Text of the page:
5 Easy and Simple Ways to Unclog Underground Drains

Are your underground gutter drains clogged and backed up?

With enough buildup of leaves, roots, and mud, underground drain pipes will eventually clog up and stop working. This leads to all sorts of issues, such as your gutters overflowing, water damage to your home, and more.

Today, we are going to walk you through a few methods on how to unclog your underground gutter drain and get them into tip-top shape.

Let’s get started.

underground downspout with blue pipe

How to Unclog Underground Drains

To clean out those underground drain pipes, there are a few methods you can try depending on how bad the clog is and how long your underground drain is.

We’ll teach you a few methods that you can try will minimal equipment and time.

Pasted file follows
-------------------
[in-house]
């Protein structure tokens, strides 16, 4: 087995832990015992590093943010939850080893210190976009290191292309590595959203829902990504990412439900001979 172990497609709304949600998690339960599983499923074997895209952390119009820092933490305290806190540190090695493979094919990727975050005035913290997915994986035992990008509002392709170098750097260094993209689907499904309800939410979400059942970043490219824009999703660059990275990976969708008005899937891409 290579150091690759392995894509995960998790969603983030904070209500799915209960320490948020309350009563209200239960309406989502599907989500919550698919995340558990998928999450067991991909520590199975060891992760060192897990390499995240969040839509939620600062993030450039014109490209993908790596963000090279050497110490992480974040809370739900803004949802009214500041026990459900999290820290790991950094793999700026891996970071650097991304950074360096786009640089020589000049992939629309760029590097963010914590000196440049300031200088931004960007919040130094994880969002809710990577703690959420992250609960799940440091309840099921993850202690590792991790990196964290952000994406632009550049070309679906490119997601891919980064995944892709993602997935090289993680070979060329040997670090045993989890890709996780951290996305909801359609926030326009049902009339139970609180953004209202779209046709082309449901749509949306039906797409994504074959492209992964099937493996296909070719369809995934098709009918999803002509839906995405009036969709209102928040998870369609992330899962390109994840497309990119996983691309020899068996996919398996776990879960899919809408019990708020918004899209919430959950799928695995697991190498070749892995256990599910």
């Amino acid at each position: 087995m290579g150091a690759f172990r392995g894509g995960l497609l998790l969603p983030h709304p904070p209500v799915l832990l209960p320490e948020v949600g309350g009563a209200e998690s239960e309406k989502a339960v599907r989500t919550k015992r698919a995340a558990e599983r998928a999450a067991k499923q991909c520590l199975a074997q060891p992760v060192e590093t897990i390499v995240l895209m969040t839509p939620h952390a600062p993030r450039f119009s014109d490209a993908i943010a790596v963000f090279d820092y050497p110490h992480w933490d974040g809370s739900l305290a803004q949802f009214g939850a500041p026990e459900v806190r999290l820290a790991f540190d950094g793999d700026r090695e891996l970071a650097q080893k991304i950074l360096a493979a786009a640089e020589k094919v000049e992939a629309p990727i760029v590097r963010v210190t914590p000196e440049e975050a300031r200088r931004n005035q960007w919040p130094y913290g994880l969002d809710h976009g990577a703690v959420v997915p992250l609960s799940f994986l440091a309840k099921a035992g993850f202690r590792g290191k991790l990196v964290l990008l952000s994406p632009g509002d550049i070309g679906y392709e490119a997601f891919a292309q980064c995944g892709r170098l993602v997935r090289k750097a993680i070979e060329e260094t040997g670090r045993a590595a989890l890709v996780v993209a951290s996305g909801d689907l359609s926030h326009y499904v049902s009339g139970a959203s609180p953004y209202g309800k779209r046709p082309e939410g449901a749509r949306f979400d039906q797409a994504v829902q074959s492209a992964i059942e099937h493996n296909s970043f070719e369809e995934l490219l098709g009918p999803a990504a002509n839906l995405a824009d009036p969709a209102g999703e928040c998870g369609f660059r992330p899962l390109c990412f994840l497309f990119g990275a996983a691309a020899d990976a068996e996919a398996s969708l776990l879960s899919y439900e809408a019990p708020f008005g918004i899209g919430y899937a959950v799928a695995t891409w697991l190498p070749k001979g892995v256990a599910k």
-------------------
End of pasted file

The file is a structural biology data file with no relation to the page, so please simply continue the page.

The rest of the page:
1. Unclog Gutters and Downspouts

Before cleaning out your underground downspouts, it’s a good idea to make sure your gutters and downspouts are clear of debris.

Sometimes, cleaning your gutters and downspouts will fix any clogs or overflowing issues you may have, with no underground drain cleaning required.

To do this, you want to start by clearing out any visible leaves or mud in your gutters. You can do this either by hand, with a pressure washer, or with a leaf blower.

Work your way around your entire gutter system until everything has been cleared out. This should be down twice a year to keep your gutters functional, especially if you’re located around a lot of trees with heavy leaf fall.

Next we want to work on the downspouts.

The downspouts are a common area for clogs, especially areas where the downspouts bend or turn. Clearing out the areas at the top and bottom are your best bet to remove clogs.

Before clearing out the downspout, disconnect the bottom of the downspout with the underground drain. You can usually do this by removing any sort of zip tie holding them together.

underground drain pipe

The downspout will typically be hooked up to a corrugated black plastic that is run underground.